Several potential limitations of the present meta-analysis should be taken into consideration. First, although the funnel plot and Egger’s test showed no publication bias and although an exhaustive literature search was done, it is likely that relevant unpublished studies that might meet our inclusion criteria were overlooked. Selection bias for the meta-analysis might have occurred. Second, although all eligible studies were summarized, the total sample size might have not been enough to make a convincing conclusion. When stratified analysis of ethnicity or source of controls was performed, the number of each subgroup was smaller. Thus, the results may be interpreted with care. Third, our result was based on unadjusted estimates due to the absence of available information, while a more precise analysis would be detected if more detailed individual data were available, such as age, smoking status, drinking status and environmental factors. In addition, we did not have detailed individual information on these 5 SNPs, and this made it impossible to make detailed analyses of linkage disequilibrium and the combined effect of various genetic polymorphisms and PCa susceptibility. Further investigations of the haplotypic effect of a gene and the study of multiple polymorphisms in different genes within the same pathway and different pathways are needed.
In conclusion, although those limitations mentioned previously made the power of this analysis go down, our meta-analysis provides the results based on a number of cases and controls. The results of the present meta-analysis suggest that L432V, N453S, and A119S polymorphisms of CYP1B1 might be risk factors for PCa. Further researches using standardized unbiased methods, and larger numbers of worldwide participants are expected to examine the association to confirm our results, and other possible confounding risk factors like age, life style, and drinking status should also be controlled when it was assessed. Moreover, gene-gene and gene-environment interactions should also be considered.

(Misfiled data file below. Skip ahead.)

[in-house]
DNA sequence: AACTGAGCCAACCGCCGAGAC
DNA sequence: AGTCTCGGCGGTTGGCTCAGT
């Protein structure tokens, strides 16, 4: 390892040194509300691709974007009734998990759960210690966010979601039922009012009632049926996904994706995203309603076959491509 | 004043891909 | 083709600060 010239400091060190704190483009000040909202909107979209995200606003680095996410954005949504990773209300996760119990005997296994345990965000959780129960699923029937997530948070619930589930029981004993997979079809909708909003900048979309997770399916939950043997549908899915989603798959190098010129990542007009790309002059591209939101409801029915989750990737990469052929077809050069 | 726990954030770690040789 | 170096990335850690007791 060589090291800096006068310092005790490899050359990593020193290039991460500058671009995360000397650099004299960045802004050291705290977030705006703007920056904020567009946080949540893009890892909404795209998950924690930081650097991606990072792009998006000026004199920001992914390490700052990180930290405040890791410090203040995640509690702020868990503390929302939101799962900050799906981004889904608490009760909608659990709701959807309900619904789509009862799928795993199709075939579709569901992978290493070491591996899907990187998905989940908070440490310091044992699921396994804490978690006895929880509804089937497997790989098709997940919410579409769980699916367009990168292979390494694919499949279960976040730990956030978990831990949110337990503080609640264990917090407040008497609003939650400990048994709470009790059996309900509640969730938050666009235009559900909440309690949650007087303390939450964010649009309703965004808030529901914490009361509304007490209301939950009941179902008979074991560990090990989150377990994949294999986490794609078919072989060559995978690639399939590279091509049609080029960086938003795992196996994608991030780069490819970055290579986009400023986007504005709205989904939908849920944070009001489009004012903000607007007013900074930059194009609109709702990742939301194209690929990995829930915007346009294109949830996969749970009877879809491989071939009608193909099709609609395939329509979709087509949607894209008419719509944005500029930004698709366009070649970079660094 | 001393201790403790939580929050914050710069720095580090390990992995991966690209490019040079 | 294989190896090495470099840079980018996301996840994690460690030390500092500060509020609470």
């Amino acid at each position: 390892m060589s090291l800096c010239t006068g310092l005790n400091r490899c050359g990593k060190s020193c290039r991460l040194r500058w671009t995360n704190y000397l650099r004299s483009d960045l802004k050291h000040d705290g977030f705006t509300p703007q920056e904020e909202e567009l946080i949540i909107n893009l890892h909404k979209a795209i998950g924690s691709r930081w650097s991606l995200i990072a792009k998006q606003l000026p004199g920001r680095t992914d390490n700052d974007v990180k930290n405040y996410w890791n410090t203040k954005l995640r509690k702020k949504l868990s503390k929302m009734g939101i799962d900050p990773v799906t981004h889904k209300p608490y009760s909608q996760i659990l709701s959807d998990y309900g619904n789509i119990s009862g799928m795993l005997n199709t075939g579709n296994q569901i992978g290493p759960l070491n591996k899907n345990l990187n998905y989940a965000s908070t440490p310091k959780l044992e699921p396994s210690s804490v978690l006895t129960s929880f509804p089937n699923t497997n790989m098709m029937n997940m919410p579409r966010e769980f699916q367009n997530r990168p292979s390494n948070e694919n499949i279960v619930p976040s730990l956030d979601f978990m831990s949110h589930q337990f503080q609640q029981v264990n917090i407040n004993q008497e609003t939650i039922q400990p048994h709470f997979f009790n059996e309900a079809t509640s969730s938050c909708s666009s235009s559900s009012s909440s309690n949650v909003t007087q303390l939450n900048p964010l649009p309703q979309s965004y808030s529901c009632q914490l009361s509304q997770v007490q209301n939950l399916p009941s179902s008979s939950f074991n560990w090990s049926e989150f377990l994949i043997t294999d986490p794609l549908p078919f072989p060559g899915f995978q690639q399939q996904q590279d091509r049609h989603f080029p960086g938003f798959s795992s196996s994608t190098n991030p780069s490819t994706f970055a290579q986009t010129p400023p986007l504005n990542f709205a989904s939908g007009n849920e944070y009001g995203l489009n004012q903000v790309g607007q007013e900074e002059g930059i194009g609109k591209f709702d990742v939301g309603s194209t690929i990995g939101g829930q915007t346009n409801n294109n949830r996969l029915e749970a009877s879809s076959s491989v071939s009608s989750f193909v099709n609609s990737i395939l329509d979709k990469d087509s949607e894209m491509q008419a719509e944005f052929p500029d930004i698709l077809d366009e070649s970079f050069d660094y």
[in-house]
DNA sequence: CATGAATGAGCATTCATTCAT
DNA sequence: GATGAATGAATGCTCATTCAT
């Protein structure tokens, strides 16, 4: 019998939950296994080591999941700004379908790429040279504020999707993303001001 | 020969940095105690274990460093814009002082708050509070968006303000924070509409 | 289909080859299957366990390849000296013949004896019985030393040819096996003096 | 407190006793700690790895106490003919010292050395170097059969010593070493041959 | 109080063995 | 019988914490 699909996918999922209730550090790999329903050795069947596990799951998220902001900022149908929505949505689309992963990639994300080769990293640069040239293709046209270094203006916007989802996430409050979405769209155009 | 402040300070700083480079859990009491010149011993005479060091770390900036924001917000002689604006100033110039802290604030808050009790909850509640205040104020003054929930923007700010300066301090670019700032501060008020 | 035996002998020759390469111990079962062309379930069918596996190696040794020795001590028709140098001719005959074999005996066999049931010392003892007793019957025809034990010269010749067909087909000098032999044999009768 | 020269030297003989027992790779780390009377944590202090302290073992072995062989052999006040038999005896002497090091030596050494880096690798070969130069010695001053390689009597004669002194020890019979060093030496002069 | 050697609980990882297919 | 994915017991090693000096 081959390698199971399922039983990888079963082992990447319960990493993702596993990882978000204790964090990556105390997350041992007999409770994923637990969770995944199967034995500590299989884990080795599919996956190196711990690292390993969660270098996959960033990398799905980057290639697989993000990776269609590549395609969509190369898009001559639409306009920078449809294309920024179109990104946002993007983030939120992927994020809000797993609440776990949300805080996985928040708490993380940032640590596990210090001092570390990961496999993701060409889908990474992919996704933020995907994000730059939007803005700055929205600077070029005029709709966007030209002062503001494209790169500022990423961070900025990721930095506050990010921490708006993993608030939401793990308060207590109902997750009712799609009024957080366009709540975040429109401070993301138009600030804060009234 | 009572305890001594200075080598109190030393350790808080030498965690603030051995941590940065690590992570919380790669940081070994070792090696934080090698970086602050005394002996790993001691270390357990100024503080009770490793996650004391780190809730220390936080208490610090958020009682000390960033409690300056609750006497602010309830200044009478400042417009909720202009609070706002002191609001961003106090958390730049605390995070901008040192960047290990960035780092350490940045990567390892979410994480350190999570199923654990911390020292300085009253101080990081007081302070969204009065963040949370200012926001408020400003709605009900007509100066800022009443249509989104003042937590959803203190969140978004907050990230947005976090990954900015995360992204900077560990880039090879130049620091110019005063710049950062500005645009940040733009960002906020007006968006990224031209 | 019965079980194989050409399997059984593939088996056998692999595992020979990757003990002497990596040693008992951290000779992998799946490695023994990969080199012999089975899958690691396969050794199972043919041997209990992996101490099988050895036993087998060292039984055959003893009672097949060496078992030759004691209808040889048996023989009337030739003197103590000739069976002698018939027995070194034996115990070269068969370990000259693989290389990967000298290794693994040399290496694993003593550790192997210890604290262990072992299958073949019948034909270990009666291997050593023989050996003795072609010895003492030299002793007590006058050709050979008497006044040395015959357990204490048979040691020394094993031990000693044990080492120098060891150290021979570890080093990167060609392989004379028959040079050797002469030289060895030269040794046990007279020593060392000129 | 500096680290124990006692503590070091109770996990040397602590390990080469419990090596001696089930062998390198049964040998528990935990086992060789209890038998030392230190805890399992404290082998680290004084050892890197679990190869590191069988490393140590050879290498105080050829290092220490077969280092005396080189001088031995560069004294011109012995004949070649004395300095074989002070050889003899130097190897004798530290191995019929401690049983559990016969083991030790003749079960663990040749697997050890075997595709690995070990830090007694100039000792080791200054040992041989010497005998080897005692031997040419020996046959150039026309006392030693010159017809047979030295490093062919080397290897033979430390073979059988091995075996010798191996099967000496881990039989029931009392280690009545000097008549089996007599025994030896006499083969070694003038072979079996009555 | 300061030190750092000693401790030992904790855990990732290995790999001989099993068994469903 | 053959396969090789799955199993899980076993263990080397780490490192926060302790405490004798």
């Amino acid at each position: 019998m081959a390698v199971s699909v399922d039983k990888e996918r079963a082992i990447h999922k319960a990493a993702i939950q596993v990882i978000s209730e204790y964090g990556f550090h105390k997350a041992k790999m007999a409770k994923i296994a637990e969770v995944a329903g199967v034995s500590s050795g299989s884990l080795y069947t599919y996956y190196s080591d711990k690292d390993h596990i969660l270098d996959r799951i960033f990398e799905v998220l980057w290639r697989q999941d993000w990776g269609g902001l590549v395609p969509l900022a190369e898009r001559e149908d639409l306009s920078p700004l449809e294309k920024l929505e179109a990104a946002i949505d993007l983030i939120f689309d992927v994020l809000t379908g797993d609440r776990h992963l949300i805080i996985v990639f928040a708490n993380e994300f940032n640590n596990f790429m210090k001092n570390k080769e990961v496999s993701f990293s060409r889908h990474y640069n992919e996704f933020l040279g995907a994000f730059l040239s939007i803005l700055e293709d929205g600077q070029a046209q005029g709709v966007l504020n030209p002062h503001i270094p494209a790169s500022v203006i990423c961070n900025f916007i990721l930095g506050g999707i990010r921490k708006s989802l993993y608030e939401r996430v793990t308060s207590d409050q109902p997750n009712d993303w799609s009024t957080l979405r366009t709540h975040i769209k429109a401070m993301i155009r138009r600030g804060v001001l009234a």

Forest plot of ORs with 95% CI for CYP1B1 L432V polymorphism and risk of PCa (GG versus CC).
Forest plot of ORs with 95% CI for CYP1B1 L432V polymorphism and risk of PCa (GG versus CC+GC).
Forest plot of ORs with 95% CI for CYP1B1 L432V polymorphism and risk of PCa (GG+GC versus CC).
Forest plot of ORs with 95% CI for CYP1B1 L432V polymorphism and risk of PCa (G versus C).
Funnel plots for publication bias for all population in additive model (R48G: GG versus CC).
Funnel plots for publication bias for all population in recessive model (R48G: GG versus CC+GC).
Funnel plots for publication bias for all population in dominant model (R48G: GG+GC versus CC).
Funnel plots for publication bias for all population in allelic model (R48G: G versus C).